murky green water - Tropical Fish Keeping - Aquarium fish care and resources
 
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post #1 of 9 Old 03-08-2019, 02:30 PM Thread Starter
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murky green water

I have a tall tank with four angel fish. The fish seem to be doing well, but the water is green and kind of murky. My tank has an automatic heater (I can't change the temperature) and it keeps the water at recommended temp. I do a one quarter water change every two weeks. Any ideas to make it prettier?
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post #2 of 9 Old 03-08-2019, 02:44 PM
With out pictures it is hard to tell.

How old is the tank? and How long is you light period?
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post #3 of 9 Old 03-08-2019, 05:24 PM
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Suspended micro algae or cyano.


Try killing your lights to see if it clears up. A hint would also be if it's clearer in the morning than night.


After it clears up then try 1/2 duration lighting. If it clouds up again cut the duration in half. If it stays clear increase the duration. Until you find the duration where the tank thrives and stays clear.


There are filters like the diatom xl that will clear the water rapidly. But you might have to do that every week or so.


But the best method is to add some plants to consume the nutrients feeding the algae/cyano. I have had angelfish with plants and it worked nicely.


Just me and my .02

maintain Fw and marine system with a strong emphasis on balanced, stabilized system that as much as possible are self substaning.

have maintained FW systems for up to 9 years with descendants from original fish and marine aquariums for up to 8 years.

With no water changes, untreated tap water, inexpensive lighting by first starting the tank with live plants (FW) or macro algae( marine)

see: https://www.tropicalfishkeeping.com/a...-build-295530/
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post #4 of 9 Old 03-09-2019, 08:47 AM Thread Starter
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Quote:
Originally Posted by ben199131837575 View Post
With out pictures it is hard to tell.

How old is the tank? and How long is you light period?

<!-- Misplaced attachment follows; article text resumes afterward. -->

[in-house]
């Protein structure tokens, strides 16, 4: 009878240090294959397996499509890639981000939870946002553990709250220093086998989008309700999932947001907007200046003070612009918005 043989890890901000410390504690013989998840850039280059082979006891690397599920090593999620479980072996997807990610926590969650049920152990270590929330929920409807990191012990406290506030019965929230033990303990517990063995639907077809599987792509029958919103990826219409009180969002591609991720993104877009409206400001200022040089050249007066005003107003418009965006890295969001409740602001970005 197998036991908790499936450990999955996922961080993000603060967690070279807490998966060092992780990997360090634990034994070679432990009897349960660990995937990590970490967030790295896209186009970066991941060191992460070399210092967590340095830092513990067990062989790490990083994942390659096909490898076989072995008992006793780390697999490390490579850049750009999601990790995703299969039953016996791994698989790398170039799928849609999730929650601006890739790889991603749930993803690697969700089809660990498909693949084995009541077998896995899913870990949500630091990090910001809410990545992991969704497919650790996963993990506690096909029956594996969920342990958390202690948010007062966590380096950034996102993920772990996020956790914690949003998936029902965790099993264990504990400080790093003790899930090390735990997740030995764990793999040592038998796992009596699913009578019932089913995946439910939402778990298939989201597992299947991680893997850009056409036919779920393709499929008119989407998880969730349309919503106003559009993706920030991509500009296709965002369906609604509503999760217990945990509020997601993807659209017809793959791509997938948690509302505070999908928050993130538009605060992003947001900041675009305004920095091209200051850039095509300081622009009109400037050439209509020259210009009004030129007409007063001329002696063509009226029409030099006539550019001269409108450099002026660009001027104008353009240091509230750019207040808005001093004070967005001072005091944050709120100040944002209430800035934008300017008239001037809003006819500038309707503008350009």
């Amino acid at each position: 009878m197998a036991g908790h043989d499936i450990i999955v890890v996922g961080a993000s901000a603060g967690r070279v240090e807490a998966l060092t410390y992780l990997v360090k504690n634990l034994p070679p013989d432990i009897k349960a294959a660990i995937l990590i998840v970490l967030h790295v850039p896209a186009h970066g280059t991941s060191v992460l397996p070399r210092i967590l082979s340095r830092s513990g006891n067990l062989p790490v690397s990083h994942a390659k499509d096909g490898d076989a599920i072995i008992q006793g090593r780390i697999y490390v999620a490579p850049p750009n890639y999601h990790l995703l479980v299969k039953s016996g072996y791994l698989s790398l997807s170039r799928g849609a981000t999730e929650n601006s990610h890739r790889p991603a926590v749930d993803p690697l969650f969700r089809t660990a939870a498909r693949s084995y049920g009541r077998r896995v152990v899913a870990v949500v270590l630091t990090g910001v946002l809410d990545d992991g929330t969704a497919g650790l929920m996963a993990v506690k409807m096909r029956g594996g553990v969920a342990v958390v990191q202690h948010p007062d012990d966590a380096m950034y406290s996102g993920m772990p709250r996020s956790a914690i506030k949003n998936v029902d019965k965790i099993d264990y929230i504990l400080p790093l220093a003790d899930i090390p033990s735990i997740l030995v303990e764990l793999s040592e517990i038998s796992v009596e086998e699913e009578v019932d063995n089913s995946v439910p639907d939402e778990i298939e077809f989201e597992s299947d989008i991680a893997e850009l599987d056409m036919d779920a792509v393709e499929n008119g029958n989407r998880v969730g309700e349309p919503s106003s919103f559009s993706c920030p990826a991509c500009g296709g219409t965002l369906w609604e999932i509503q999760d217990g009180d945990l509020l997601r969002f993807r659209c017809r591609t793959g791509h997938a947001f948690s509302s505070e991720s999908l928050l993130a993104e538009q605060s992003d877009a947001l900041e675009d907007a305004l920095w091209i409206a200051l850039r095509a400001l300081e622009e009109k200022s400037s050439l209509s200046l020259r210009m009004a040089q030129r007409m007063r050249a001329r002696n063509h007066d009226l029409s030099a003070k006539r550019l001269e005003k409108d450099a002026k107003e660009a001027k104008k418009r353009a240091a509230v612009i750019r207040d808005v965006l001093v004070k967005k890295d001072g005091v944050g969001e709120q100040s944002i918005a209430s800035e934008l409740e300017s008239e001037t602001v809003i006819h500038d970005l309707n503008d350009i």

About 2 mos. The light is on most of the daytime, off at night.
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post #5 of 9 Old 03-09-2019, 08:50 AM Thread Starter
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Quote:
Originally Posted by beaslbob View Post
Suspended micro algae or cyano.


Try killing your lights to see if it clears up. A hint would also be if it's clearer in the morning than night.


After it clears up then try 1/2 duration lighting. If it clouds up again cut the duration in half. If it stays clear increase the duration. Until you find the duration where the tank thrives and stays clear.


There are filters like the diatom xl that will clear the water rapidly. But you might have to do that every week or so.


But the best method is to add some plants to consume the nutrients feeding the algae/cyano. I have had angelfish with plants and it worked nicely.


Just me and my .02

Thanks. Will try these. The fish probably like it, but it doesn't look very nice.
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post #6 of 9 Old 03-11-2019, 11:03 AM Thread Starter
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Another thought...this tank doesn't have a strong current. I heard that angels like a low current. The water is quite still on surface, which I notice most when feeding. Would a stronger current matter with the algae?
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post #7 of 9 Old 03-11-2019, 12:20 PM
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Current makes a difference. I have one take that is set up in a moderate-low circular (top down to the bottom) flow with angels. Plants don't move too much, but you can really see it with food particles. Sand top is always clean and never had algae. My other algae-free tank has several bubble walls and a small HOB (sponge is main filter). I'd totally black out tank and get some flow in it (angels wouldn't enjoy a powerhead, but still water isn't ideal either).
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post #8 of 9 Old 03-13-2019, 10:45 AM Thread Starter
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Thanks, I already blacked out the tank for two days, but will try more and lower water level for more current. At this time, the water isn't moving at all and the food just sits there! Thanks again.
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post #9 of 9 Old 03-14-2019, 06:11 PM
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I second adding live plants, it’s the only real low maintence, long term solution to algae control. Plants out compete algae for nutrients all day. I keep all my tanks heavily planted with a few snails and never see algae. You could maybe start with some floating plants like water lettuce, and things like amazon swords, java fern, and crypts don’t really require fancy substrates. Plus live plants always look better than fake.

Whatever you do, avoid flocculants. Easily damages little fishy gills.
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